(There's not a lot of withholding going on. The Registerpublished stories that used phrases such as "unnamed sources said" and "anonymous sources said" more than 2,353 times in 1998, according to a computer-database search.)
Nevertheless, Brusic said stories written by outside reporters who rely on anonymous sources generate "conversation" among the paper's editors. Before publishing such stories, Brusic said the editors ask themselves, "Does the story appear credible?"
It's almost inconceivable that Smith's Feb. 20 story could have met that standard. Smith argued that Davis' then-46-day-old Democratic administration was already "plodding" and that California's state government had effectively "stalled" after Republican Pete Wilson left office. Did he cite any proof that the government has stalled? You decide. In the lead to his story, Smith alleged that "there have been times" (note the plural) when Davis has argued for 20 minutes about which of his secretaries should make a trip to Federal Express. If you suspend good judgment and accept Smith's claim that this exact incident has happened more than once, who gave him the story? Answer: anonymous sources. The Register's espoused discomfort with unnamed sources was belied on Feb. 24, when the paper's opinion writers leveraged Smith's unnamed sources into an editorial-page attack on Davis.
The bulk of Smith's evidence that state government has collapsed is that Davis has not immediately filled all 2,000 political-appointee slots. What he didn't report (and apparently Register editors didn't know or care to know) was that far from being a crisis, Davis has made 251 key appointments, including the top slots in every major department. For context, consider that Wilson took more than twice as long (100 days) during his first term to name his 12-person cabinet.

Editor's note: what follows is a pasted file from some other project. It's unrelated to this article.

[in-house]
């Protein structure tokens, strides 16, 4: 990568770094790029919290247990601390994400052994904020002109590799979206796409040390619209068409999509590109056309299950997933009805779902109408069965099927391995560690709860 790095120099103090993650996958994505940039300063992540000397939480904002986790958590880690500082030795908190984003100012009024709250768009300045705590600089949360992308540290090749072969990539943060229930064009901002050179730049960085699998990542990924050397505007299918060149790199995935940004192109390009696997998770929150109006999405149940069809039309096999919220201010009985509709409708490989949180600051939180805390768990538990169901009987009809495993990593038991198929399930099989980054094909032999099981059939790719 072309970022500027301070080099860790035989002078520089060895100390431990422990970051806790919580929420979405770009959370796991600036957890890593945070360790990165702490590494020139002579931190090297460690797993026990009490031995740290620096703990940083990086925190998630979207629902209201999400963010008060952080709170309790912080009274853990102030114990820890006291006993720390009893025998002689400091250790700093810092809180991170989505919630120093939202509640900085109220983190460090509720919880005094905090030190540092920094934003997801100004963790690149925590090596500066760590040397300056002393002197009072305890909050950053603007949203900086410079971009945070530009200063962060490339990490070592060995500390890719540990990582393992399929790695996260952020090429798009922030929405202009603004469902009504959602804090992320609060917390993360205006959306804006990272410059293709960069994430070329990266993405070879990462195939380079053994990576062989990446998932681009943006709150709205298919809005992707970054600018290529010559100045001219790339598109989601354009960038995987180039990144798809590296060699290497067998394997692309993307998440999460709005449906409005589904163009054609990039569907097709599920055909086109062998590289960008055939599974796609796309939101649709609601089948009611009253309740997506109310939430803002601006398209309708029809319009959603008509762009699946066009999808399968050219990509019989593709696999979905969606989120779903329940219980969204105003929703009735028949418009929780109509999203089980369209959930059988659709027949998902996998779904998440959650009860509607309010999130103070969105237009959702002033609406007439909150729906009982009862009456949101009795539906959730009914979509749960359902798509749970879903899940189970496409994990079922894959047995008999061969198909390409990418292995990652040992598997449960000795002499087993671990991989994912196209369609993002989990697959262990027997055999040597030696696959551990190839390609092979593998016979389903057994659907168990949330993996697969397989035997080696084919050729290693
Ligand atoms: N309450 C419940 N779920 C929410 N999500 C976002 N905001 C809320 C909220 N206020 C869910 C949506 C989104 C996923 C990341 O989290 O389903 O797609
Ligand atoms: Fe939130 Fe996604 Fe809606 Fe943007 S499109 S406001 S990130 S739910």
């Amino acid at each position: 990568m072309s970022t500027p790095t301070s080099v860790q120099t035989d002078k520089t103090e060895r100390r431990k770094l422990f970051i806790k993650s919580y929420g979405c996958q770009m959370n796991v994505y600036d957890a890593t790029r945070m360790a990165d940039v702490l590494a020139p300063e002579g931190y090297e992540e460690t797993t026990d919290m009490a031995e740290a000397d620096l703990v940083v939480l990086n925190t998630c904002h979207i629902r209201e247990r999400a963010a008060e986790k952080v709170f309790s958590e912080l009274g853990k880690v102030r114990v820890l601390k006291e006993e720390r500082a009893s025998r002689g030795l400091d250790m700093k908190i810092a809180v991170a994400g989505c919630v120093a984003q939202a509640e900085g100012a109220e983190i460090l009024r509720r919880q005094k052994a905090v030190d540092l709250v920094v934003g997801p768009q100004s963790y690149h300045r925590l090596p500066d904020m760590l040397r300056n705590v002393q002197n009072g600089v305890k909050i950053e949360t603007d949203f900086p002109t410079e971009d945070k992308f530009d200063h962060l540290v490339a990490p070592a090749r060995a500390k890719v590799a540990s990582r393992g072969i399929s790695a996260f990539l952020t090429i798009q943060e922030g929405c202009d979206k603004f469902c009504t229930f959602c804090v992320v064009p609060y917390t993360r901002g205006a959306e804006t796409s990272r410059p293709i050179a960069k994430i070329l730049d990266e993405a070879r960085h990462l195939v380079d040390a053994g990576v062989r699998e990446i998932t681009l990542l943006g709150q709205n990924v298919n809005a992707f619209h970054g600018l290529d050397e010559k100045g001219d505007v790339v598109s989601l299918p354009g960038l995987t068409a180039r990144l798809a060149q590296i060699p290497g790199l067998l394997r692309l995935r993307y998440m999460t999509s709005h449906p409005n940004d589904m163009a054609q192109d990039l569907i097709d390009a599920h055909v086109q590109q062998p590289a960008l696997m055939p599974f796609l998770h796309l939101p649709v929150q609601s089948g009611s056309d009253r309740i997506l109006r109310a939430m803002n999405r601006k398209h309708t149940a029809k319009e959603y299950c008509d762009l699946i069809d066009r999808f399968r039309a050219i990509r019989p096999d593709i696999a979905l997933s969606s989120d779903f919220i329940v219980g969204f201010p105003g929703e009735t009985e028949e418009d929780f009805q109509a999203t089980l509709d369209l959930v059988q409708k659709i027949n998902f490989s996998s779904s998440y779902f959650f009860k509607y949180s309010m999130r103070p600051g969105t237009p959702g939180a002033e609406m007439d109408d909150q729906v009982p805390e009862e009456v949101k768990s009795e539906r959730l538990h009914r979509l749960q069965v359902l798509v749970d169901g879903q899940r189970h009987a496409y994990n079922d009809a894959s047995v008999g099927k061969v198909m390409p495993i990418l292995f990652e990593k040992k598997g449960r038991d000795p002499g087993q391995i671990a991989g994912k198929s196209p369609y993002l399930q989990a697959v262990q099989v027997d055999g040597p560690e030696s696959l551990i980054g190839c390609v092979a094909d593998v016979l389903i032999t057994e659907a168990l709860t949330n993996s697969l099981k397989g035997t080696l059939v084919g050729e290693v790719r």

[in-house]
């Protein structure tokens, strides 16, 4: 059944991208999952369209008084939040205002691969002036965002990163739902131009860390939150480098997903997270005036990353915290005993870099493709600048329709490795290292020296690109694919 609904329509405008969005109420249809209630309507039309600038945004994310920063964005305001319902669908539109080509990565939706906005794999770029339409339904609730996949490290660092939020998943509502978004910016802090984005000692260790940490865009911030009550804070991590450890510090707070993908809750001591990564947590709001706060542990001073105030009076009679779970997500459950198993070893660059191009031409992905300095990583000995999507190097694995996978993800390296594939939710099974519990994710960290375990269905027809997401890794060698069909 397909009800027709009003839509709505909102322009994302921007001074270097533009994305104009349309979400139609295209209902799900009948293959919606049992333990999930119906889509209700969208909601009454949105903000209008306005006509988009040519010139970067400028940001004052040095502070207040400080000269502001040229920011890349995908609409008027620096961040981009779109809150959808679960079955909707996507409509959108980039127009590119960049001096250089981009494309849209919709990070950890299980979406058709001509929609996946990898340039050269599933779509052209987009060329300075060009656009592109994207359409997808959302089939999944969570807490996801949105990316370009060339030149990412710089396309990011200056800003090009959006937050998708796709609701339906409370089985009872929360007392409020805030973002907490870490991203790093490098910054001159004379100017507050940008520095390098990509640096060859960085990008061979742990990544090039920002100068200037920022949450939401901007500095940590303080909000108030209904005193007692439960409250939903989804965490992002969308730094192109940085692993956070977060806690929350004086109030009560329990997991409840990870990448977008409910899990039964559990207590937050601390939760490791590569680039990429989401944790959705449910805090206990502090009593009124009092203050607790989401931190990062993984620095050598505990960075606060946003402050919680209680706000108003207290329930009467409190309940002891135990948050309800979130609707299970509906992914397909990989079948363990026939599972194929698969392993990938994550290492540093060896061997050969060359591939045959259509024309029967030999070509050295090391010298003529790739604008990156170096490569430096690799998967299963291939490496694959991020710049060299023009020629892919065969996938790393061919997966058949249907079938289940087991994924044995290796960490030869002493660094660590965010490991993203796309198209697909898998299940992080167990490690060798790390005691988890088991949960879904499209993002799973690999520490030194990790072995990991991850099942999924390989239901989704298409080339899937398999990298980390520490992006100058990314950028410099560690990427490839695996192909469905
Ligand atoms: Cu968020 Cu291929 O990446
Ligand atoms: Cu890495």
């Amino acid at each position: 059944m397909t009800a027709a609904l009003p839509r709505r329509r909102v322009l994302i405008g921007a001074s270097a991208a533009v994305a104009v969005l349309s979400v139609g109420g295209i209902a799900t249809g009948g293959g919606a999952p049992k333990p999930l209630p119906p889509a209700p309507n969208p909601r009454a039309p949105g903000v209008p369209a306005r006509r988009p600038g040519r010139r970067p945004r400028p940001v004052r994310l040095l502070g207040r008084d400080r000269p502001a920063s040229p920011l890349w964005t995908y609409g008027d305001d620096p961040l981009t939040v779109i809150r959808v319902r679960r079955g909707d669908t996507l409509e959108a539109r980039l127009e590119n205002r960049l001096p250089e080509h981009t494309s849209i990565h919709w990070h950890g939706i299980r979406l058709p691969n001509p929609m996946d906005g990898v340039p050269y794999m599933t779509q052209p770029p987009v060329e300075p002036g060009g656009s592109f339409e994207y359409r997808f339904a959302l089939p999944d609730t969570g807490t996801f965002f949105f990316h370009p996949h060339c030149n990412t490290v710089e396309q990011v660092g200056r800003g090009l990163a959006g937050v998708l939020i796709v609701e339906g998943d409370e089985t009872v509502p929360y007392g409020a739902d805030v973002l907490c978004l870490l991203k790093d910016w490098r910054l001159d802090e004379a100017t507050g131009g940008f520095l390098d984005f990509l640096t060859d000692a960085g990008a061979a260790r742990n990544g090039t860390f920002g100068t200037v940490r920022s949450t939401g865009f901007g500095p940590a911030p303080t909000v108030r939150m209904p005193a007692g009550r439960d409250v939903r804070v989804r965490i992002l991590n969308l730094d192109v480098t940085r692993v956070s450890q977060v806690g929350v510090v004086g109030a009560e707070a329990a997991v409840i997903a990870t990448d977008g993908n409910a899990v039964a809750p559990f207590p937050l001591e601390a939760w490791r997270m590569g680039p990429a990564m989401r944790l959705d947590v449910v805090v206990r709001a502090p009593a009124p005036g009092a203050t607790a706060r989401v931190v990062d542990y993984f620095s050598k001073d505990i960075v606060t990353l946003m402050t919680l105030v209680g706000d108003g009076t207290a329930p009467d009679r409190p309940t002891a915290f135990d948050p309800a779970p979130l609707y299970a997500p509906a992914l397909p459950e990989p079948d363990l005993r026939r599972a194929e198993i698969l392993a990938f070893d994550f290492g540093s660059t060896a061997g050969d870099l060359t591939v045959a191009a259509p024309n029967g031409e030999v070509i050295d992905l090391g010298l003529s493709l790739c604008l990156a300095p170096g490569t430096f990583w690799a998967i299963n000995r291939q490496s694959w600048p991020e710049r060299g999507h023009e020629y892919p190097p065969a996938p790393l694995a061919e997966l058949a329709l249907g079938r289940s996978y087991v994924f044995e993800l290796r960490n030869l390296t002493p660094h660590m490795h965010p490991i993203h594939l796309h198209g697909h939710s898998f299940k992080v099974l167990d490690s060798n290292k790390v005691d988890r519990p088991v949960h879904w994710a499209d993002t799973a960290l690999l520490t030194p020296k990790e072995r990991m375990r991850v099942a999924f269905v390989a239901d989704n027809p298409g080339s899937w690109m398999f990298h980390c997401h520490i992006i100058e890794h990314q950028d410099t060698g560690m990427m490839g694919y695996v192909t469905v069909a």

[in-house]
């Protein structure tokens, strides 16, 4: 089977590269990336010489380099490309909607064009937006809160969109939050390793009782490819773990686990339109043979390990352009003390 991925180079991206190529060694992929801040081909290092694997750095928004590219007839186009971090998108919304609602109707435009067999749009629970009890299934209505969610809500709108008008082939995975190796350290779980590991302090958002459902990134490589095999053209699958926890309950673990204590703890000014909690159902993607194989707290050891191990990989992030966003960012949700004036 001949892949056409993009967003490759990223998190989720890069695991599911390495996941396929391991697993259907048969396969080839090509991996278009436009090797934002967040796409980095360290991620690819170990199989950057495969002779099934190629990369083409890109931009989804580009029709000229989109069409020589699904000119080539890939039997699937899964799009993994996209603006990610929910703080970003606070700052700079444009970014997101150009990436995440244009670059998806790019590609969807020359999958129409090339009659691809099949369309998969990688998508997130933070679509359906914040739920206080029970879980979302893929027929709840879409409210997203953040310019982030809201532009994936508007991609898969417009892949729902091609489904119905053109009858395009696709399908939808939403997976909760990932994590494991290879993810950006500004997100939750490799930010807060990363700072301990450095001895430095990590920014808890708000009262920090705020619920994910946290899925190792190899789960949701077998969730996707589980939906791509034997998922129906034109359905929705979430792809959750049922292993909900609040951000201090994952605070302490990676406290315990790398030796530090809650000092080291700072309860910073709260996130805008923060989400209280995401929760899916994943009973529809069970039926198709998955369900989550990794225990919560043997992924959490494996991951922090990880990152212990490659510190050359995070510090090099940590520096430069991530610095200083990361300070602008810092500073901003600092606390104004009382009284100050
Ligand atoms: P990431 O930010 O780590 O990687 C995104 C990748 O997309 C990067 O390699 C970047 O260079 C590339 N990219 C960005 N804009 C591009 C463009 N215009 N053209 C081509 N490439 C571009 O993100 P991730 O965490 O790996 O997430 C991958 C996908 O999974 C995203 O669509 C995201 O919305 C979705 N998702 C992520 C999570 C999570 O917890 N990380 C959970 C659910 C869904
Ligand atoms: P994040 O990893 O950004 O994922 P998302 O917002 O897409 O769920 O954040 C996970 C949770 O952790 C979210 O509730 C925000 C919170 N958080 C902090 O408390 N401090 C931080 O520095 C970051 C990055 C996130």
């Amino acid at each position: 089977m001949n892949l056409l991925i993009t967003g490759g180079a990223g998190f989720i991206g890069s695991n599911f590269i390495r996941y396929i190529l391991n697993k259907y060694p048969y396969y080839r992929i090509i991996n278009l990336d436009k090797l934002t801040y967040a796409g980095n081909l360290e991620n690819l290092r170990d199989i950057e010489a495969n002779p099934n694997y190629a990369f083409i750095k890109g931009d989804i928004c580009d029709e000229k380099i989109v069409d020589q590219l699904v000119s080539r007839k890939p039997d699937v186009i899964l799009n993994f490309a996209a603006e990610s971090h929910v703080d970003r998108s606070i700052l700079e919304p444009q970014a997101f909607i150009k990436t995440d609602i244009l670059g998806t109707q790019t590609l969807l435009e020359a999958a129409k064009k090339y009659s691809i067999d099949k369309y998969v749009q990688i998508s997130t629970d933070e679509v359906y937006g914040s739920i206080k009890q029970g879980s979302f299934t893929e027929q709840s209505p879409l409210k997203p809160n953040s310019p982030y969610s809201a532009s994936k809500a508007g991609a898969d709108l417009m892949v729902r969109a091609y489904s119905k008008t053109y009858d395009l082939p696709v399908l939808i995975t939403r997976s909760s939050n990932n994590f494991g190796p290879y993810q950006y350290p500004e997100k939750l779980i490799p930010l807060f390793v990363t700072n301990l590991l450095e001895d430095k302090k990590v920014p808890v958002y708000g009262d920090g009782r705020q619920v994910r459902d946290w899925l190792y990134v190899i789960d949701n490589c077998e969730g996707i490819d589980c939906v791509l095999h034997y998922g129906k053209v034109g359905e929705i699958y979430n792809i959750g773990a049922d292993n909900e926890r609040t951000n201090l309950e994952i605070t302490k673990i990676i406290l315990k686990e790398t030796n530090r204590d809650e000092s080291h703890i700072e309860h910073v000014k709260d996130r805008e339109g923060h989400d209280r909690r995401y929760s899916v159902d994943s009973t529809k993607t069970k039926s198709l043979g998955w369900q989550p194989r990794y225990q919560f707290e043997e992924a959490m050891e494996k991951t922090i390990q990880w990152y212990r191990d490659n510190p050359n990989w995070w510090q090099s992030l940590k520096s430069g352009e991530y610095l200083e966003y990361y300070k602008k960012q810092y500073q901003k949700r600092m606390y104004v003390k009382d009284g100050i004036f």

Using unnamed sources, Smith also noted that Davis has ordered government employees not to issue policy statements without his approval-evidence, Smith suggested, that Davis is unstable or even paranoid. One might more reasonably argue that policy statements are the governor's to make. Nor did Smith see the need to reveal another critical fact: many of the state employees Davis has ordered not to issue policy statements are disillusioned Republican-installed bureaucrats held over from the Wilson administration, those most likely to be among the anonymous sources quoted throughout.
Chris CampaŮa, the governor's spokesman, summed up Smith's story nicely. "It was a classic non-story story," he said.
Maybe it's time for the Register to drop the pretense. Most news organizations long ago recognized that an anonymous source may often be the only way to get critical information to the public. But don't hold your breath. The year started with Katz "pledging" in a New Year's resolution that the Register's coverage "will set the highest standards" for accuracy and fairness. "In short," she wrote, "we will convince you that we haven't lost either our values or our value." Readers may take a lot more convincing. Just seven weeks later, like a fat person whose momentary resolve melts before the mammoth Circus-Circus buffet, Katz is struggling to keep her resolution.